Not acceptable
On any level. If this was out of the norm
Then our DD should have been called. If this is the norm it is very concerning.

OFSTED have to be involved - not
Just the nursery manager.

harderandharder2breathe Thu 02-Feb-17 17:41:52

That's horrible! Your poor GD

it's not acceptable to leave a distressed 2 year old on her own for so long. Even if they couldn't console her I would expect someone to be sat with her, trying to comfort her or at least quietly being there so she knew she wasn't alone.

She's a toddler. Not an older child who yes you might leave alone (supervised from a distance) to calm themselves down if everything you were doing to help was winding them up more. She shouldn't be left crying alone, poor little thing!

MrsDustyBusty Thu 02-Feb-17 17:42:53

Completely unacceptable. No small child should be left like that. Even if she couldn't be consoled for whatever reason, she shouldn't be alone. That's a real safeguarding issue.

Sugarpiehoneyeye Thu 02-Feb-17 17:43:56

Aww, poor baby. Don't take her back OP. Totally unacceptable.
Your daughter needs to have a word.

originalmavis Thu 02-Feb-17 17:44:11

So she was crying all day and they didn't try to contact mum or dad? That sounds very odd.

Starlight2345 Thu 02-Feb-17 17:44:16

No this is not acceptable.. I am a childminder who has had children in my arms on my lap all day often if its not there normal behaviour I expect they are coming down with something or teething.

At 2 I would expect them to be comforted all day if that what it took. IF they weren't able to manage that then she should of been collected..How long has she been there?

Laceandlove Thu 02-Feb-17 17:47:10

My DD rang the nursery manager as soon as I told her and her response was it was a complete overreaction. That GD has found it hard to settle in, found it hard to make friends and that the only way to combat this was to not "wrap her in cotton wool". I cannot get that image out of my mind of her facing the wall sad

Phantommanflinger Thu 02-Feb-17 17:48:47

I work in a nursery and I would be appalled if any of my colleagues did this, a crying child should be comforted or a staff member should sit near and speak in reassuring tones if the child doesn't want a cuddle or to sit on their lap. If after 15 minutes they are still inconsolable the parent should be called and the child picked up, a new period of settling in should then begin if necessary to build the child's trust and confidence to stay at the nursery. YANBU.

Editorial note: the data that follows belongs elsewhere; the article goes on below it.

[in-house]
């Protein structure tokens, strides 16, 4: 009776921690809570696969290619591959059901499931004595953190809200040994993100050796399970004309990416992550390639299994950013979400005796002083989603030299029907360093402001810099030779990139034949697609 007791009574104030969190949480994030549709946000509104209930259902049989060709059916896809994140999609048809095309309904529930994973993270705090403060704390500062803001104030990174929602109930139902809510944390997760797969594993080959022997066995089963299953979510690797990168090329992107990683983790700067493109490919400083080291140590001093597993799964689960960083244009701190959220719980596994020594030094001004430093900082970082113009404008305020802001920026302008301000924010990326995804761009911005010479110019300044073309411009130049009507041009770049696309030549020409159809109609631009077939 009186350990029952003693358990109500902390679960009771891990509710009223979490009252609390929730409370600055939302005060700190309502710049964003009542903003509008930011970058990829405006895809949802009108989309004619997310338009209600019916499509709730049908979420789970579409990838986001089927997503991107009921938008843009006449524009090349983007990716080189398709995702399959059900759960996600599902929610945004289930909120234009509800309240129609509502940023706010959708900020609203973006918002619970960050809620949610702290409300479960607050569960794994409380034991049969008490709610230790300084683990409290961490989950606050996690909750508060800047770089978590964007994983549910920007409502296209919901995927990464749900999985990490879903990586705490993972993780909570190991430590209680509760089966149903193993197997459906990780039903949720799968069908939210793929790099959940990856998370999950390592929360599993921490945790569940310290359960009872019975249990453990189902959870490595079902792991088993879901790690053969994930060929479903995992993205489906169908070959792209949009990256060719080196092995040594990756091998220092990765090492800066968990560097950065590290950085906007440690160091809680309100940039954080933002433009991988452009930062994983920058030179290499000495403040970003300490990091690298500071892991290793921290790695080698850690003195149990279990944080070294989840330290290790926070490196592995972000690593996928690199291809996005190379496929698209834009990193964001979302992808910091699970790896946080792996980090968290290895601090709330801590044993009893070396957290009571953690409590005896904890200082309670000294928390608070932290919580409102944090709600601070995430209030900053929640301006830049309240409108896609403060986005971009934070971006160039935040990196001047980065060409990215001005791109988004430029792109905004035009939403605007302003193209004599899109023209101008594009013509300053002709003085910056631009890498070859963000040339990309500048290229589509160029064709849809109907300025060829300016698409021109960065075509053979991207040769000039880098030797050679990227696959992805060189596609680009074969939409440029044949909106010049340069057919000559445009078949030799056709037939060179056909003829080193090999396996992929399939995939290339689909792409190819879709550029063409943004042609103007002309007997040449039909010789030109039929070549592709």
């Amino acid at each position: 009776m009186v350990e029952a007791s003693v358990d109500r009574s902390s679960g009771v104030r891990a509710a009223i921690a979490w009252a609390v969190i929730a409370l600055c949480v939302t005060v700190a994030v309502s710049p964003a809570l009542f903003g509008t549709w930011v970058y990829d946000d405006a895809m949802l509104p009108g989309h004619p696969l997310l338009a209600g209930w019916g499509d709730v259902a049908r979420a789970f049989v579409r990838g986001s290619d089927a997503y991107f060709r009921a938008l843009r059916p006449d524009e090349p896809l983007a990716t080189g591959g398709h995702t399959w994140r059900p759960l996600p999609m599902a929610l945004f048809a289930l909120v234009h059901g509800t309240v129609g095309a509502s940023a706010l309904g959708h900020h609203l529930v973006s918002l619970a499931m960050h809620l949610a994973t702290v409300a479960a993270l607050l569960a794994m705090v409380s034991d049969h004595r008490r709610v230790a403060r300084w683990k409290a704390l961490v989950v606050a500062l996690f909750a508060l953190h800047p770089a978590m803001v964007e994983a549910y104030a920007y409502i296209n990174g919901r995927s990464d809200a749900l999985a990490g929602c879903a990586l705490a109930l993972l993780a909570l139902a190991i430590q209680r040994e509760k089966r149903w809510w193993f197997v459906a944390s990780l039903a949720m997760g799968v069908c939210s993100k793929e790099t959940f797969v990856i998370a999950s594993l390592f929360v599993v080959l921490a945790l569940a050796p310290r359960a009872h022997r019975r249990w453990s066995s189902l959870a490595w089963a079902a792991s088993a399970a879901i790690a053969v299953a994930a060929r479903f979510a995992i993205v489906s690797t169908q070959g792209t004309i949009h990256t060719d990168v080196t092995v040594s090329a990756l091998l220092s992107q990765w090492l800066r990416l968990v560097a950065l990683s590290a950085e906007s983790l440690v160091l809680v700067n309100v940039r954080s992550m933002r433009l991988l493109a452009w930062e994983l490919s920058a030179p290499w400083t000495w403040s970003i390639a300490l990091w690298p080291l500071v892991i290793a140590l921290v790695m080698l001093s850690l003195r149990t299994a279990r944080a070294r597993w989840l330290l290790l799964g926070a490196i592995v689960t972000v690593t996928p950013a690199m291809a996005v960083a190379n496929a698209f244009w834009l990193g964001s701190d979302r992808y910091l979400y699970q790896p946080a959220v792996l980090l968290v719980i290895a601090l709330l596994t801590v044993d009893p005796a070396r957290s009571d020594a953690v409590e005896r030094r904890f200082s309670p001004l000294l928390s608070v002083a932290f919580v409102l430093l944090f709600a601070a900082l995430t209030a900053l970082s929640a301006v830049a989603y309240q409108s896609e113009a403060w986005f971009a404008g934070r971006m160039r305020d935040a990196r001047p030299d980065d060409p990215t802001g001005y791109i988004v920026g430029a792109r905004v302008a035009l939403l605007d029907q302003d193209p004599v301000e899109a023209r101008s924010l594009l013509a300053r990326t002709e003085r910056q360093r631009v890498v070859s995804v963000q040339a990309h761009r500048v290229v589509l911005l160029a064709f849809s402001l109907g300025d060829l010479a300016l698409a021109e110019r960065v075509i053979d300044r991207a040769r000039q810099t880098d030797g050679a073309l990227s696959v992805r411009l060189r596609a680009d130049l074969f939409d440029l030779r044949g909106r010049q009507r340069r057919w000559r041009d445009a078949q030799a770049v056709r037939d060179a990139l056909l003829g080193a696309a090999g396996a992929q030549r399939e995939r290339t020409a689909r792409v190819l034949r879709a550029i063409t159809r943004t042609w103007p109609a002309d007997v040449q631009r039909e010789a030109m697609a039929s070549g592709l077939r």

Laceandlove Thu 02-Feb-17 17:48:58

She's been there about 6 months. Only does mornings

Phantommanflinger Thu 02-Feb-17 17:50:34

Laceandlove- no that's not acceptable, no child should be left distressed it's emotionally damaging and destroys their trust in the adults caring for them. Please don't let her go back.

MrsDustyBusty Thu 02-Feb-17 17:54:03

I'd be sick if our nursery spoke about my two year old in that way. It sounds like they're blaming a baby and this is some kind of policy or strategy. No wonder she cried, the poor little thing.

EweAreHere Thu 02-Feb-17 17:56:48

Ofsted. Please contact Ofsted.

If a child will not settle, the answer isn't to put the child into solitary for the duration. It's to call the parent(s), emergency contacts, etc.

This is outrageous.

And the fact that they seemed so blase about it means they probably do it often.

Serialweightwatcher Thu 02-Feb-17 18:05:44

Absolute disgrace - who the hell leaves a 2 year old little one to cry and not try to get her involved to distract her and cheer her up - that's so awful I'd have gone potty with them ... you really need to report them

MrsWombat Thu 02-Feb-17 18:09:31

The parents should have been called if she couldn't be consoled. She might have been poorly. My son was like this one day, and it turned out he had hand, foot and mouth. Hope you get to the bottom of this.